friends. .hey were pretty frustrated they did not like george bush very much. they sure hated losing to him in 2004, even more than 2000. they did not quit. they took the house and the senate in 2006. they never try to impeach george bush. think long and hard. always easier to say try it. usually that means we need to work harder at what we are doing. i am old enough to watch barry goldwater go down in flames. took 16 years to get one old reagan -- to get ronald reagan. democracy is hard work. it is people going out and knocking on doors. is is people going out and voting. .ur system works it is hard to work in part because that is what the founders wanted to be. they are afraid of centralized power. they're going to make this very difficult to do. they're going to have this president for four years that selected this. there's no other system that is is as complex as ours to work and get things through. the founders but it was the best defense for liberty. out.large it has worked i believe that madison came back he would be very happy. sometimes they do. different point of view are s
as undersecretary of the treasury during the george w. bush administration and was part of the council of economic advisers. specimen so much for being here today. -- thank you so much for being here today. special thanks to mohammed el- erian and mr. taylor for flying from california. i want to kick off the panel with you. you coined the term, the new normal in 2009. your outlook for the economy has been dead on. how much longer is this economy going to remain in the new normal? >> let me take you back to 2009 when the new normal concept came out. the idea was to signal that it would not be your traditional cyclical recovery. unless the mindset in washington changed, and there was a better understanding of the underlying dynamics, we risked getting stuck. in a keyword of unusually sluggish growth, high unemployment, that is when it materialized. go back to the concept of the economy stuck in second gear. let me push this analogy. it is not just stuck in second gear, it is being driven on a foggy road. there is some good news. we are doing better than others. europe was in reverse and just went to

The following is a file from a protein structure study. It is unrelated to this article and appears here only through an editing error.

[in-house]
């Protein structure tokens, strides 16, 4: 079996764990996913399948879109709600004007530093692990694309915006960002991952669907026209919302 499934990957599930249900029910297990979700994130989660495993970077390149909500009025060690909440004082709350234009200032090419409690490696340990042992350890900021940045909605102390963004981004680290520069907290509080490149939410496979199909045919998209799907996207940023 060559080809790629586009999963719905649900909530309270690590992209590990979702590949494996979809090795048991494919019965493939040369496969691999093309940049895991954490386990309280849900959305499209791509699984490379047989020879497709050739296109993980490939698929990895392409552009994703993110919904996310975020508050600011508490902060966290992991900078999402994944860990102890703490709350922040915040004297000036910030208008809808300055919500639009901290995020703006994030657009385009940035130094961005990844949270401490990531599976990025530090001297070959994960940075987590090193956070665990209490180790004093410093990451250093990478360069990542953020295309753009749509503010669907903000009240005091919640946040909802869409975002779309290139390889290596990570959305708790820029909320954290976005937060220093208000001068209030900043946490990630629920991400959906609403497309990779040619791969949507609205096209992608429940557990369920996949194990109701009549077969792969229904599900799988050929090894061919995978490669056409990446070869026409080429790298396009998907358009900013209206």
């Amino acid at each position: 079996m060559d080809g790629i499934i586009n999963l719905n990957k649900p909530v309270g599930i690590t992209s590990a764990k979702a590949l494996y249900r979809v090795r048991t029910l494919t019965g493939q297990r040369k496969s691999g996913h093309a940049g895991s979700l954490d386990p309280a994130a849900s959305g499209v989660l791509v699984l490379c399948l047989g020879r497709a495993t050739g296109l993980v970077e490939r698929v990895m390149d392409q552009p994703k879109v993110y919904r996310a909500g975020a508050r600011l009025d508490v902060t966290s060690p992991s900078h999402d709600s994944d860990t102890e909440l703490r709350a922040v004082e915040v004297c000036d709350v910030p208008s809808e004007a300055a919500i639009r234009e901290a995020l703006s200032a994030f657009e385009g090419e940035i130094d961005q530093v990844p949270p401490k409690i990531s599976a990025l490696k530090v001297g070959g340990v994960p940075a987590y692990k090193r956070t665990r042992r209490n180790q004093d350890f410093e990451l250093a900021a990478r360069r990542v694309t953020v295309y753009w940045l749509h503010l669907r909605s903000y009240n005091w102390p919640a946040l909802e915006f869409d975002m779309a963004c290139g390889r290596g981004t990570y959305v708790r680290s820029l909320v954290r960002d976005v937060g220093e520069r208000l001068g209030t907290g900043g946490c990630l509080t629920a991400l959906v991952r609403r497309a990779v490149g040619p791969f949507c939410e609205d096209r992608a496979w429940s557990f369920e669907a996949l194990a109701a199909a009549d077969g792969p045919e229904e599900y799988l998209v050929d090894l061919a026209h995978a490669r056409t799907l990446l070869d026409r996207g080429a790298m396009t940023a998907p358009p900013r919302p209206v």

, newratoga york. caller: how come they turned their back on the american people when george w. bush in the senate republican banking committee set laws forth that we and 114 trillion homes million people out of work? these are conservative banking laws. now that obama is trying to change them, the dirty money is taking over. host: your thoughts on the shutdown you go caller: -- on the shutdown? caller: it is a copout. thoughts can make your known on this phone call conversation that took place with the house speaker with republicans on the topic of short-term spending bills to possibly avoid shutdowns. journal,he wall street a piece on the term of fracking. fracking over federal proposals is flaring up again. he writes -- wesley from greenville, north carolina. go ahead. caller: i am a black conservative from the state of north carolina. i support president obama. would like all republicans to know, we are supposed to be intelligent individuals, and everything you need to know that is going on in our government is on google or any other website that you need to know. stop leaving ev